Stress is inevitable. As humans, we encounter different forms of stress on a daily basis, and how we choose to handle them can determine our long-term physical and emotional wellbeing.
Studies show that over 80 percent of Americans report feeling stressed on the job and nearly half say they need help in learning how to manage stress. Meditation has become increasingly popular in the modern world. This ancient wisdom technique that has been practiced by yogis and Buddhists for centuries has a profound effect on reducing stress throughout the body. Here are six easy-to-do meditation techniques, all of which can be done sitting or lying down.
Try them out and see which one is right for you:
1. So Hum Meditation
When you inhale, silently chant So. When you exhale, silently chant Hum. The sound So means “I’m that” and the sound Hum means “That I’m.” When repeating these words, they can help us find calmness and focus.
2. Breath Meditation
Keep your breath deep and relaxed. Notice the beginning, the end and the pauses between your inhales and exhales. Each pair of inhale and exhale is considered one round. Work your way up to ten rounds. If you’ve lost count, start again from the beginning.
An easy meditation technique is to picture a peaceful being, image or setting in your mind. It can be your spiritual teacher, the Om symbol, a quiet place, a person you feel comfortable and at ease with. Focus on the picture and let yourself embellish it as much or as little as you need to.
4. Japa Om
Japa means recitation. You can either verbally or mentally recite the Om mantra. You will be immersed in the spiritual vibration of this sound or mantra. The sound of Om is considered the highest mantra of all; it represents the sound of the divine.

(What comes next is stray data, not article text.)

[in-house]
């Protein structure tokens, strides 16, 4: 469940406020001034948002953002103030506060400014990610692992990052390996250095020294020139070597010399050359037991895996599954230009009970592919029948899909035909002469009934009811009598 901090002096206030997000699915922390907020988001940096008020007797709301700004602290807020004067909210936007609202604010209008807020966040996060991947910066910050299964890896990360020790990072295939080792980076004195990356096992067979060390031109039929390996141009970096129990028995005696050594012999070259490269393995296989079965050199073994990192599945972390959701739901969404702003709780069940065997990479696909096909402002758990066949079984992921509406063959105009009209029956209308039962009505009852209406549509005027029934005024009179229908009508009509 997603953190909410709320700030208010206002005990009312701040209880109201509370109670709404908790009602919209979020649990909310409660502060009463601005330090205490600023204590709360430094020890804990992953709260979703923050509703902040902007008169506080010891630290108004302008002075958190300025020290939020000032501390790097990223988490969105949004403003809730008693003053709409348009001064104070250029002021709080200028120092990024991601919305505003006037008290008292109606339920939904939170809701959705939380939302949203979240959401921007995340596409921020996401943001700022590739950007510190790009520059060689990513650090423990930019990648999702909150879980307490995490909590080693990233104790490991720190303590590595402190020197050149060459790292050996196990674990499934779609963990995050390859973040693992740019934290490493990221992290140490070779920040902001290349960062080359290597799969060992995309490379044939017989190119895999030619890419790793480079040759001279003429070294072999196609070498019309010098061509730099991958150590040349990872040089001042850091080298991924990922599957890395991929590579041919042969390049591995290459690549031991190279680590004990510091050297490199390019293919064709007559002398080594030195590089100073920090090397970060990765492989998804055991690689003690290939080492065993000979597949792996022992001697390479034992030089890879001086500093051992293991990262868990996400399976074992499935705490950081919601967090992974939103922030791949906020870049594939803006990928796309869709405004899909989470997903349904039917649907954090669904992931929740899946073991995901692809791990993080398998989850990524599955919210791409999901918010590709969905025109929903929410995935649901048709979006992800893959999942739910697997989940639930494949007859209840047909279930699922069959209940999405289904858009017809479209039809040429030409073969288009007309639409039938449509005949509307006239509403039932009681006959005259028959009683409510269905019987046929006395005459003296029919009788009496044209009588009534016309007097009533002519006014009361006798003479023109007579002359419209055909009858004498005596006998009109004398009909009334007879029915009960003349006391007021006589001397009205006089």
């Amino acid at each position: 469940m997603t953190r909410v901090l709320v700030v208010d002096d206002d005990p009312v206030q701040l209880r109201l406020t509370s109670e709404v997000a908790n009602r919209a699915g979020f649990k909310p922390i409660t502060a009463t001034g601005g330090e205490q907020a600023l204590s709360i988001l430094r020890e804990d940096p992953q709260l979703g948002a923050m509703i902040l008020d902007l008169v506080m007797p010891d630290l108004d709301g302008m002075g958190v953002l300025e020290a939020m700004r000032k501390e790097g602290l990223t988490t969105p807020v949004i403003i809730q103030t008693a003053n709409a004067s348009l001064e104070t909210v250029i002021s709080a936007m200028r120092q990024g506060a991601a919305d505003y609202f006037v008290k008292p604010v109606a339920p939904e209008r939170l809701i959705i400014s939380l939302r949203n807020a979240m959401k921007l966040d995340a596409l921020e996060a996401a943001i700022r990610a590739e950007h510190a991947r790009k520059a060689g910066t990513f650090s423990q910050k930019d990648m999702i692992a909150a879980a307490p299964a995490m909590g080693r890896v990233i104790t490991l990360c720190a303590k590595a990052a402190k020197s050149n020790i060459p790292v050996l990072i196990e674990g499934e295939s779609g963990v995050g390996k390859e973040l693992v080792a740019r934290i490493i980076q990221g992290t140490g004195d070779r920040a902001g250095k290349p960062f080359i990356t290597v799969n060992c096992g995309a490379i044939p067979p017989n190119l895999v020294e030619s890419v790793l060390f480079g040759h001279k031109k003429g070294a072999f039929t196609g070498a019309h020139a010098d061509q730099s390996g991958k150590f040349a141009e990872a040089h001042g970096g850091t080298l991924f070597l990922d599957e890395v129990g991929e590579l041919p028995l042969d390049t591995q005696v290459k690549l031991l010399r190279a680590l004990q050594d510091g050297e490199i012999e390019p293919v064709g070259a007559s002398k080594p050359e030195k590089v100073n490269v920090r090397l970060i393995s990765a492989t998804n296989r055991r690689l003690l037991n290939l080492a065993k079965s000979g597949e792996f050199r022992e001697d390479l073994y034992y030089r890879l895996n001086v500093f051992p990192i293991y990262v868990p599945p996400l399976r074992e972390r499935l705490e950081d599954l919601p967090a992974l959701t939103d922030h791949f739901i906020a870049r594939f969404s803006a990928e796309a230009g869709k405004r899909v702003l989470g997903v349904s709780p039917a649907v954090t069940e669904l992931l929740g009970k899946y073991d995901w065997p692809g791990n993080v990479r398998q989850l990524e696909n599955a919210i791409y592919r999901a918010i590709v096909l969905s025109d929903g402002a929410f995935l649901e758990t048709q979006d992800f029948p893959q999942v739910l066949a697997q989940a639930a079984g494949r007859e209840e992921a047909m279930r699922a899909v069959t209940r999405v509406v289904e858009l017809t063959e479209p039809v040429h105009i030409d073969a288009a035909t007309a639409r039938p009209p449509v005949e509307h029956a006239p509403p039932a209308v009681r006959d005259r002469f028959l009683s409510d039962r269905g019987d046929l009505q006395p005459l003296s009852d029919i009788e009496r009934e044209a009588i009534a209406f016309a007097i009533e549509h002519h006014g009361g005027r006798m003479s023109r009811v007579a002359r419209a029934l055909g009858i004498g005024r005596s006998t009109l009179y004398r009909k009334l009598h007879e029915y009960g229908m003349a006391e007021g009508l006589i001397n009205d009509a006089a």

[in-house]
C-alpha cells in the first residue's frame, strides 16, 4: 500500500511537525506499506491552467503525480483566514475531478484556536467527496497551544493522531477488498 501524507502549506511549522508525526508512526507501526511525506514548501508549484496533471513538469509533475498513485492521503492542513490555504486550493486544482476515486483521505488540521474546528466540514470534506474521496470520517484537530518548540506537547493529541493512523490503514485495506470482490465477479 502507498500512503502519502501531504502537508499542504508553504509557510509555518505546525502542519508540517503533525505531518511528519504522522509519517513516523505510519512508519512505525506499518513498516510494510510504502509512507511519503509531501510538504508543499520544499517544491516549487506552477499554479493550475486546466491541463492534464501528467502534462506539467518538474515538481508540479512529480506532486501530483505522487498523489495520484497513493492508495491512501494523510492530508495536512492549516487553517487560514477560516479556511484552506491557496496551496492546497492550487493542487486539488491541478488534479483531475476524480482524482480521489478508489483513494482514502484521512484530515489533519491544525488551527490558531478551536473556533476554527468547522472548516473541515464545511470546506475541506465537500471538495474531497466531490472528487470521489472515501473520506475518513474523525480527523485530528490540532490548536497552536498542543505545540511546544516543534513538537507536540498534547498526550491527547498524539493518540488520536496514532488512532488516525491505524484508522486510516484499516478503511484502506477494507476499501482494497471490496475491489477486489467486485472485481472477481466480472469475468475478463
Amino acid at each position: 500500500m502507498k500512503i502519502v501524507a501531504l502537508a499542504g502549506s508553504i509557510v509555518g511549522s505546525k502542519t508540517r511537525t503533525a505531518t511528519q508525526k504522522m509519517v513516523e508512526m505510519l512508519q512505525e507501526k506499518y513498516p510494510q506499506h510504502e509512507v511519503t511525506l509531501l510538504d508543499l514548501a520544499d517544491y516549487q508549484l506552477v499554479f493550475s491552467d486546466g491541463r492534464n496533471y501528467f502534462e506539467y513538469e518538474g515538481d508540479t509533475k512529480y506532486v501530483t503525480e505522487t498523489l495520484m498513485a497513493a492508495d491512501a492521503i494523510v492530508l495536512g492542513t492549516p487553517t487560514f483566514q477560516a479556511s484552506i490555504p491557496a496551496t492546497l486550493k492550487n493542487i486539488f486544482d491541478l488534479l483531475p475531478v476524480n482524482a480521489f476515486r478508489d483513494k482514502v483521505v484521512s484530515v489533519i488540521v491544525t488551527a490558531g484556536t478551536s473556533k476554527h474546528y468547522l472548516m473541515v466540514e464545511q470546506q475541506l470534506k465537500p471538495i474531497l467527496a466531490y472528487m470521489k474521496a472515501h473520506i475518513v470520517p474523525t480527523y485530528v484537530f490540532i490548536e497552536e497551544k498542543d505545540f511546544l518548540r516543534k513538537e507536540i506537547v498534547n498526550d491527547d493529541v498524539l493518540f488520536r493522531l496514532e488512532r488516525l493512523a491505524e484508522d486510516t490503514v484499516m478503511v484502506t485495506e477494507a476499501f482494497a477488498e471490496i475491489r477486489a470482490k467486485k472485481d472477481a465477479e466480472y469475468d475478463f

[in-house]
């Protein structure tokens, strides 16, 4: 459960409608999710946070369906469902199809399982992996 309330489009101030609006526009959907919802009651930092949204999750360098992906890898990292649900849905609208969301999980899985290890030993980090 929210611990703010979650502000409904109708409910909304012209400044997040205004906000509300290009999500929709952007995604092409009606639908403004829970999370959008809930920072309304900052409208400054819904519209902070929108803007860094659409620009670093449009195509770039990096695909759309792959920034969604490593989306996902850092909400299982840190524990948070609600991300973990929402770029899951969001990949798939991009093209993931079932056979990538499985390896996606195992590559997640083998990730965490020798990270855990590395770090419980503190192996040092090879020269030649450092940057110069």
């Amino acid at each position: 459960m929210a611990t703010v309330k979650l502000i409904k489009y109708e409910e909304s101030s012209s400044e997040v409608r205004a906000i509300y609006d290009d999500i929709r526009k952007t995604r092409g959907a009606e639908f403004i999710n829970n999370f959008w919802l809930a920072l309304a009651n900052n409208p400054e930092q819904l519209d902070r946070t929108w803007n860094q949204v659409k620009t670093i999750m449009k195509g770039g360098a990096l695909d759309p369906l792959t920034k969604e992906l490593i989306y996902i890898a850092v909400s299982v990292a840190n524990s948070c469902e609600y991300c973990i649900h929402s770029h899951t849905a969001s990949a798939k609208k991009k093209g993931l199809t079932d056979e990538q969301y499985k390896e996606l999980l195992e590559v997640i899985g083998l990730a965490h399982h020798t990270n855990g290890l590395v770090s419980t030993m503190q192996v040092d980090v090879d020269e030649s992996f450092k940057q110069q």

5. Third Eye Meditation
Sit comfortably and bring all of your attention to the space between the eyebrows. This area is known as the Third Eye or the Seat of the Mind. You may see brilliant lights, colors or mental images. Remain calm and unconcerned. Maintain a steady inner gaze fixed on the space between the eyebrows behind the forehead.
6. Compassionate Meditation
This is a Tibetan Buddhist meditation technique called Tonglen or Giving and Receiving. It helps us develop compassion and the ability to be present for our own suffering as well as others’. Bring to your mind someone with whom you feel a deep connection: a parent, child, pet, your dearest friend – someone who is suffering.
As you inhale, visualise the suffering of your beloved as dark, hot smoke and breathe it in through your whole body. As the breath touches your heart, the black smoke spontaneously vaporizes into your heart space and transforms into an outbreath of mercy and healing.
You can also apply this to your own life. Think of a time when you have been hurt, angry, depressed, frustrated or afraid. Remember the feeling as vividly as you can, breathe it in as heavy, black, polluted hot fumes and let it out as cool, light and spacious healing breath. This meditation helps us embrace the truth that others are suffering just as we are. With this understanding, we can cultivate more compassion for those around us.
Meditation, when done consistently, can yield tremendous health benefits. Even if it is only five minutes per day, after a while, you’ll feel much calmer and experience a heightened mental clarity.
Author Bio: Annie Au
Annie is an avid Yin Yoga and Dharma Yoga teacher. Throughout the year, Annie travels around the world leading workshops, classes, trainings and retreats. She has certified over 190 yoga teachers worldwide. Annie is also a contributor at BookMeditationRetreats.com.